Buliisa Initiative for Rural Development Organisation (BIRUDO), Uganda
Social Justice Connection, Canada
OT Watch, Mongolia
Uganda Land Alliance, Uganda
Amnesty International, International
Human Rights Watch, International
CEE Bankwatch, Czech Republic
Citizens for Justice, Malawi
Heinrich Böll Stiftung, Germany
FUNDEPS, Argentina
Réseau Camerounais des Organisations des Droits de l’Homme, Cameroon
Institut de Recherche en Droits Humains (IRDH), Democratic Republic of Congo
Lumière Synergie pour le développement, Senegal
Just Associates (JASS), International
L’Observatoire d’Etudes et d’Appui à la Responsabilité Sociale et Environnementale, Democratic Republic of Congo
Livelihood and Environment Ghana (LEG), Ghana
Center for International Environmental Law, International
Narasha Community Development Group, Kenya
Accountability Counsel, United States
Actions pour les Droits, l`Environnement et la Vie, Democratic Republic of Congo
Foundation for Environmental Rights, Advocacy and Development (FENRAD), Nigeria
Alyansa Tigil Mina (ATM), Philippines
Phenix Center Jordan, Jordan
Bank Information Center, United States
International Accountability Project, International
Bretton Woods Project, United Kingdom
Protection International, Belgium
Equitable Cambodia, Cambodia
Jewish World Watch, United States
Sawit Watch, Indonesia
Jamaa Resource Initiatives, Kenya
African Resources Watch (AFREWATCH), Democratic Republic of Congo
Responsible Sourcing Network, United States
Observatoire Gouvernance et Paix, Democratic Republic of Congo
Maison de Mines du Kivu, Democratic Republic of Congo
Bantay Kita-Publish What You Pay, Philippines
NGO Forum on ADB, Philippines
11.11.11. – Coalition of the Flemish North-South Movement, Belgium
Conseil régional des organisations non gouvernementales de développement, Democratic Republic of Congo
Foundation for the Conservation of the Earth, Nigeria
l’Observatoire d’Etudes et d’Appui à la Responsabilité Sociale et Environnementale République Démocratique du Congo, Democratic Republic of Congo
Ong hadassa, Gabon
Ong croissance saine environnement, Gabon
Governance and Social Accountability Tunisia, Tunisia
Assembly of AL-Inbithaq for Development & Economic Development, Iraq
Center for Studies and Economic Media, Yemen
Khpal Kore organization(KKO), Pakistan
Radanar Ayar Rural Development Association, Myanmar
Anticorruption Business Council of the Kyrgyz Republic, Kyrgyz Republic
Seeds – India, India
Association of Human Rights Defenders and Promoters- HRDP, Myanmar
Inspirator Muda Nusantara, Indonesia
Naga Peoples Movement for Human Rights (NPMHR), Nagaland / India
Empower India, India
Business and Welfare Initiatives Ltd., Bangladesh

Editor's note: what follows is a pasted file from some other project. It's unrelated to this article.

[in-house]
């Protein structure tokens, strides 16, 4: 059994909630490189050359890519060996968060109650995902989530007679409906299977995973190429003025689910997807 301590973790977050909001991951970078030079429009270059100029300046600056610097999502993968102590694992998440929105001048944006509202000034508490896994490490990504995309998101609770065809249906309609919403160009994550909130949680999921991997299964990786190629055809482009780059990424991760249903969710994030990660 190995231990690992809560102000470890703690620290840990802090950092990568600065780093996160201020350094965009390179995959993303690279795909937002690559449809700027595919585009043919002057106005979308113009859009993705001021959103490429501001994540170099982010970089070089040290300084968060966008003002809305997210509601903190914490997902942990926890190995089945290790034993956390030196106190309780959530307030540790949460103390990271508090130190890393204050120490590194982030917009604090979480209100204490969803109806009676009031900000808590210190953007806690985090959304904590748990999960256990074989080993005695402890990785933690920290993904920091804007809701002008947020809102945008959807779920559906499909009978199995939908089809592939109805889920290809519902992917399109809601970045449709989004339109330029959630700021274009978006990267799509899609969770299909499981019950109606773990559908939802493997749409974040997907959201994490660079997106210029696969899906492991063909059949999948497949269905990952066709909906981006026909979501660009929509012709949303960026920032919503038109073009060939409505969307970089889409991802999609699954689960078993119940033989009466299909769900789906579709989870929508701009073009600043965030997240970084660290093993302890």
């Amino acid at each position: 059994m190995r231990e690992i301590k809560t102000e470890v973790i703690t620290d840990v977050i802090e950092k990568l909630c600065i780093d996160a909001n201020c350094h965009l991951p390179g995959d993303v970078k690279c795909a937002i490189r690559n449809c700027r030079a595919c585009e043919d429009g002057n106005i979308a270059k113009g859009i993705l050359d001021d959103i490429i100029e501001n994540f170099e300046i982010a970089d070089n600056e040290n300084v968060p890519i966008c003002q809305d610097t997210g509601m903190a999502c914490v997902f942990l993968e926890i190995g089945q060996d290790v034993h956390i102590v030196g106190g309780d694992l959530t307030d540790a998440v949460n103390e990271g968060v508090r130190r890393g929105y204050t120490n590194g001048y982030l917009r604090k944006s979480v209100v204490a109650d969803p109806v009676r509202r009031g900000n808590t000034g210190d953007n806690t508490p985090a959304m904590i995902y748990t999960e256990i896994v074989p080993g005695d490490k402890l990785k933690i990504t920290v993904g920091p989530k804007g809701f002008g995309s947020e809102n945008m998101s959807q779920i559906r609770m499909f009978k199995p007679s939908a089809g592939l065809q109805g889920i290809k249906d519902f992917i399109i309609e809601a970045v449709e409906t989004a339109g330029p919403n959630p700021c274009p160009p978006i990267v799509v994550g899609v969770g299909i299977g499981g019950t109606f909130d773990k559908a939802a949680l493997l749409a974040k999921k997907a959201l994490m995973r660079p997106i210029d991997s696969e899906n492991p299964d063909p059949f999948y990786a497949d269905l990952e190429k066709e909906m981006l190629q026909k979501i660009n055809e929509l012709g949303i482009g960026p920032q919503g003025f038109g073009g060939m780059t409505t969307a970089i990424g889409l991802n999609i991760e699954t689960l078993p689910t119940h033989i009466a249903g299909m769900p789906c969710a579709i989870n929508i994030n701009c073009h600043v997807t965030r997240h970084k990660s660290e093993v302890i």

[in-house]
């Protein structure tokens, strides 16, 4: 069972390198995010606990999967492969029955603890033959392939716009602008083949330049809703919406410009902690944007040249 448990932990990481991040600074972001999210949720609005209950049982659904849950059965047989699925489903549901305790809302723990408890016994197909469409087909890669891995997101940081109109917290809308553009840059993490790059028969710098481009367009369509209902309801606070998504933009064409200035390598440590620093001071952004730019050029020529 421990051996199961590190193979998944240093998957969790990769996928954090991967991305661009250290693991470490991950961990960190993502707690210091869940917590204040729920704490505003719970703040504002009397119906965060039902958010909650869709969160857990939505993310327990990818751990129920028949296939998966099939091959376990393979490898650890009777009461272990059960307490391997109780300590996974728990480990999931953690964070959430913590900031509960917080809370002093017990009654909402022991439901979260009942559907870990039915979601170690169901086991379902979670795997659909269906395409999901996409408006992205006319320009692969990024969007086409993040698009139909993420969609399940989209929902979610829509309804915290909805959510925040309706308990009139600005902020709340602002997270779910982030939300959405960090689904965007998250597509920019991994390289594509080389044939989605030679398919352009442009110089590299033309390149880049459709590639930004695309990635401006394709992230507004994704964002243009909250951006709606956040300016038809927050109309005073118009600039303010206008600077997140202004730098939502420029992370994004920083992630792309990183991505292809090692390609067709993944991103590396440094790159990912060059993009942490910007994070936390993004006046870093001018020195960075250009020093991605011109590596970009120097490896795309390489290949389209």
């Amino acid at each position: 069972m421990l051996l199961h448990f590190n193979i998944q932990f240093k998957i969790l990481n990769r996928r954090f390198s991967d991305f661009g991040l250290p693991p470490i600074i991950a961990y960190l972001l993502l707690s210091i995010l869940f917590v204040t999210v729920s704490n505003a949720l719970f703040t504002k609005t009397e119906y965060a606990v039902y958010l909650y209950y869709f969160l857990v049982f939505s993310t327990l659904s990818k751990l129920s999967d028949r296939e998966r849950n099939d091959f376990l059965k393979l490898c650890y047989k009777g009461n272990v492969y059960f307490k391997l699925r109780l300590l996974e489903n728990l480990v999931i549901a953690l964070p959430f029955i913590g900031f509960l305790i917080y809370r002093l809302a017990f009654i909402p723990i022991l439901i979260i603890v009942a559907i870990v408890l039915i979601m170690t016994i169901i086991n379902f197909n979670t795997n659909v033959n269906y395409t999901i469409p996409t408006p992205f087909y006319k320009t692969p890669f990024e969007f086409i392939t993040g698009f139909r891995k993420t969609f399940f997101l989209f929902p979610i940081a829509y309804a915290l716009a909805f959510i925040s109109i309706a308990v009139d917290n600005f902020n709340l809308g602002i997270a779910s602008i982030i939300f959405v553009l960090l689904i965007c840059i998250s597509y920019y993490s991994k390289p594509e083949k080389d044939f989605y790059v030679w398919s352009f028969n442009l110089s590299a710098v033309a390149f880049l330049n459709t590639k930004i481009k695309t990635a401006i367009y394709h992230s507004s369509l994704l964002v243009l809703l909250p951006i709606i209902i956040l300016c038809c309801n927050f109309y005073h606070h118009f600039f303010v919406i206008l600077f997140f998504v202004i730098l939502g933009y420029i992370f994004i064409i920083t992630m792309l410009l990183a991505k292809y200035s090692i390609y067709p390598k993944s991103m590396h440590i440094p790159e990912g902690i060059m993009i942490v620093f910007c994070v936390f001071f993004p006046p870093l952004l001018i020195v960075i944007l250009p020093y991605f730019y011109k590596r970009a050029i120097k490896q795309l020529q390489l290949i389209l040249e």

Alternative ASEAN Network on Burma, Thailand
Association for Promotion Sustainable Development, India
Greater Active Reconstruction & Justice Action Network-Nepal, Nepal
KATRIBU Kalipunan ng Mga Katutubong Mamamayan ng Pilipinas, Philippines
Participatory Research Action Network, Bangladesh
Egyptian Center for Economic and Social Rights, Egypt
African Law Foundation (AFRILAW), Nigeria
Asia Indigenous Peoples Pact, Regional
Maryknoll Office for Global Concerns, United States
Egyptian Center of Civil and Legislative Reform, Egypt
The Gate of Culture and Development, Morocco
Arabic Water Forum, Morocco
Friends of the Earth U.S., United States
Fundacion MaderaVerde, Honduras
Press Freedom Advocacy Association, Iraq
ActionAid USA, United States
Commercial Media Center, Iraq
Tunisian Association of Transparency in Energy and Mines (ATTEM), Tunisia
Krityan and UNESCO Club Jamshedpur, India
Zo Indigenous Forum Mizoram, India
Centre for Research on Multinational Corporations – SOMO, Netherlands
Forum of Dialogue and Partnership for Development, Egypt
Derechos Humanos y Medio Ambiente, Peru
Greenpeace, International
Columban Center for Advocacy and Outreach, United States
Al-Noor Universal Foundation, Iraq
Gender Action, United States
Sisters of Mercy of the Americas’ Institute Justice Team, International
Sustainable Development Foundation, Thailand
Indigenous Women League Nepal, Nepal
Youth Federation of Indigenous Nationalities Nepal, Nepal
ASEAN Parliamentarians for Human Rights, Regional
American Jewish World Service, United States
Guatemala Human Rights Commission, United States
Sursiendo, Comunicación y Cultura Digital, Mexico
Article 19, United Kingdom
Project on Organizing, Development, Education and Research (PODER), Regional
Inclusive Development International, United States
Oil Workers’ Rights Protection Public Union, Azerbaijan
Urgewald, Germany
EcoLur Informational NGO, Armenia
Bankwatch Romania, Romania
Habi Center for Environmental Rights, Egypt
Fundación Ambiente y Recursos Naturales, Argentina
BankTrack, Netherlands
A Toda Voz, A.C., Mexico
Fédération internationale des ligues des droits de l’Homme, International
European Center for Not-for-Profit-Law, Hungary

(1) Daniel Kaufmann, “Human Rights, Governance, and Development: An empirical perspective,” in World Bank Institute, Development Outreach, October 2006, pp. 15- 20; Hans-Otto Sano, “Development and Human Rights: The Necessary, but Partial Integration of Human Rights and Development,” Human Rights Quarterly, vol. 22.3 (2000), pp. 734-52.
(2) Amnesty International, “The State of the World’s Human Rights 2015/2016,” 2016; Civicus, “Civil Society Watch Report,” June 2015.
(3) Global Witness, “How Many More? 2014’s Deadly Environment: the killing and intimidation of environmental and land activists, with a spotlight on Honduras,” April 2015.
(4) Human Rights Watch, “At Your Own Risk: Reprisals Against Critics of World Bank Group Projects,” June 22, 2015; Oxfam International, “The Suffering of Others: The human cost of the International Finance Corporation’s lending through financial intermediaries”